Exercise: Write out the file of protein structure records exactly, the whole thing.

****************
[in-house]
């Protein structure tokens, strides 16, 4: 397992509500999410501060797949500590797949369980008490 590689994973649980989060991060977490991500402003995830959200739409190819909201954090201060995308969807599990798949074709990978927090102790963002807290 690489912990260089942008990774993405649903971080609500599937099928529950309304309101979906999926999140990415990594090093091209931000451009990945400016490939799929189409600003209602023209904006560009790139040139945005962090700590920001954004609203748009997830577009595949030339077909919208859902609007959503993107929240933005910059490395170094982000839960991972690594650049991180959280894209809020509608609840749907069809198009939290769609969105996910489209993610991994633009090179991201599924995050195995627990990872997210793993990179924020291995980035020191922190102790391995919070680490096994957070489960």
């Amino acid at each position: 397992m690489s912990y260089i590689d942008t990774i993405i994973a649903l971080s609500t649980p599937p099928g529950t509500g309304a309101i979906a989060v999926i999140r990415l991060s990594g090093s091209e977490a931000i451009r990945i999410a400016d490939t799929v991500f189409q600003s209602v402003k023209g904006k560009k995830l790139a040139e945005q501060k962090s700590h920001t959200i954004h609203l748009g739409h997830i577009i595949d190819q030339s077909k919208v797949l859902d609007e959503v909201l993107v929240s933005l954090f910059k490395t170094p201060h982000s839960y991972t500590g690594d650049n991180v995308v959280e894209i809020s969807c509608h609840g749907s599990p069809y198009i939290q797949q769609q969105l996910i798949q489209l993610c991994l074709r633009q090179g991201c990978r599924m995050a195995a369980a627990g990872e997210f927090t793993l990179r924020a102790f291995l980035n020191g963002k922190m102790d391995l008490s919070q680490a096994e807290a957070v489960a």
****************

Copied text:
[in-house]
């Protein structure tokens, strides 16, 4: 397992509500999410501060797949500590797949369980008490 590689994973649980989060991060977490991500402003995830959200739409190819909201954090201060995308969807599990798949074709990978927090102790963002807290 690489912990260089942008990774993405649903971080609500599937099928529950309304309101979906999926999140990415990594090093091209931000451009990945400016490939799929189409600003209602023209904006560009790139040139945005962090700590920001954004609203748009997830577009595949030339077909919208859902609007959503993107929240933005910059490395170094982000839960991972690594650049991180959280894209809020509608609840749907069809198009939290769609969105996910489209993610991994633009090179991201599924995050195995627990990872997210793993990179924020291995980035020191922190102790391995919070680490096994957070489960």
């Amino acid at each position: 397992m690489s912990y260089i590689d942008t990774i993405i994973a649903l971080s609500t649980p599937p099928g529950t509500g309304a309101i979906a989060v999926i999140r990415l991060s990594g090093s091209e977490a931000i451009r990945i999410a400016d490939t799929v991500f189409q600003s209602v402003k023209g904006k560009k995830l790139a040139e945005q501060k962090s700590h920001t959200i954004h609203l748009g739409h997830i577009i595949d190819q030339s077909k919208v797949l859902d609007e959503v909201l993107v929240s933005l954090f910059k490395t170094p201060h982000s839960y991972t500590g690594d650049n991180v995308v959280e894209i809020s969807c509608h609840g749907s599990p069809y198009i939290q797949q769609q969105l996910i798949q489209l993610c991994l074709r633009q090179g991201c990978r599924m995050a195995a369980a627990g990872e997210f927090t793993l990179r924020a102790f291995l980035n020191g963002k922190m102790d391995l008490s919070q680490a096994e807290a957070v489960a």